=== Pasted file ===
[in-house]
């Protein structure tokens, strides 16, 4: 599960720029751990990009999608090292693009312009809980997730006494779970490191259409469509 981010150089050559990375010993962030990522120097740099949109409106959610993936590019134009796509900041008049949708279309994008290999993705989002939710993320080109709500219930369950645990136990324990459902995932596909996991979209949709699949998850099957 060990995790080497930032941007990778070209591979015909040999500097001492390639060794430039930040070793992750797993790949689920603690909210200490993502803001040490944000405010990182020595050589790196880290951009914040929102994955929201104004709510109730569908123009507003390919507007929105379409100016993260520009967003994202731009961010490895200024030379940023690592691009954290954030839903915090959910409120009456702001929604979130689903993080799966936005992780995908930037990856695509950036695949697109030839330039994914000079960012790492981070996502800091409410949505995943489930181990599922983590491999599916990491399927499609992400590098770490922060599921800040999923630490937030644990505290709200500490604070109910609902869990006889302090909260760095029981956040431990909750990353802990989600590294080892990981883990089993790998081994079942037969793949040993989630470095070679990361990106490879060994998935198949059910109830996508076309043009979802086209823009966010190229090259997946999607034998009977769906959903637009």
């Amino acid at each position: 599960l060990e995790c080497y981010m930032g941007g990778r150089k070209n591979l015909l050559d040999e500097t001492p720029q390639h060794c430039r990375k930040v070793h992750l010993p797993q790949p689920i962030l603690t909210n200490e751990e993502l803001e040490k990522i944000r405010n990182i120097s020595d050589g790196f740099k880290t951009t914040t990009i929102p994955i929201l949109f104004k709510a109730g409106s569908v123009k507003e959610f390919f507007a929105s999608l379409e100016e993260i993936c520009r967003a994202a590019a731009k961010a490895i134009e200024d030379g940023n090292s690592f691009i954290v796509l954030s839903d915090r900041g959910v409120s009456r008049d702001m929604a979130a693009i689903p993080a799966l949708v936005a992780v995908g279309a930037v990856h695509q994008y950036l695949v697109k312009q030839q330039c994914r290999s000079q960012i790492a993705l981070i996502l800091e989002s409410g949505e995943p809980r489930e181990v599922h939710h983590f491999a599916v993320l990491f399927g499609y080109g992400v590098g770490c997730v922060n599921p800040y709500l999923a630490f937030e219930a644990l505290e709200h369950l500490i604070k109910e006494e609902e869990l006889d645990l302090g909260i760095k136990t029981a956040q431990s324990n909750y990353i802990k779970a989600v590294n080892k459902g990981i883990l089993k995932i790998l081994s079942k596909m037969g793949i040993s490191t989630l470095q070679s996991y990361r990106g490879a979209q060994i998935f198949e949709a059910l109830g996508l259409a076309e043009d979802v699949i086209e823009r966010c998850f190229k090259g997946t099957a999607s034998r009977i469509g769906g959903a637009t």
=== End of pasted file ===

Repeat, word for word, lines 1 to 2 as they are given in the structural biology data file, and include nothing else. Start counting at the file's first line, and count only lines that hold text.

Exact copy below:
[in-house]
């Protein structure tokens, strides 16, 4: 599960720029751990990009999608090292693009312009809980997730006494779970490191259409469509 981010150089050559990375010993962030990522120097740099949109409106959610993936590019134009796509900041008049949708279309994008290999993705989002939710993320080109709500219930369950645990136990324990459902995932596909996991979209949709699949998850099957 060990995790080497930032941007990778070209591979015909040999500097001492390639060794430039930040070793992750797993790949689920603690909210200490993502803001040490944000405010990182020595050589790196880290951009914040929102994955929201104004709510109730569908123009507003390919507007929105379409100016993260520009967003994202731009961010490895200024030379940023690592691009954290954030839903915090959910409120009456702001929604979130689903993080799966936005992780995908930037990856695509950036695949697109030839330039994914000079960012790492981070996502800091409410949505995943489930181990599922983590491999599916990491399927499609992400590098770490922060599921800040999923630490937030644990505290709200500490604070109910609902869990006889302090909260760095029981956040431990909750990353802990989600590294080892990981883990089993790998081994079942037969793949040993989630470095070679990361990106490879060994998935198949059910109830996508076309043009979802086209823009966010190229090259997946999607034998009977769906959903637009």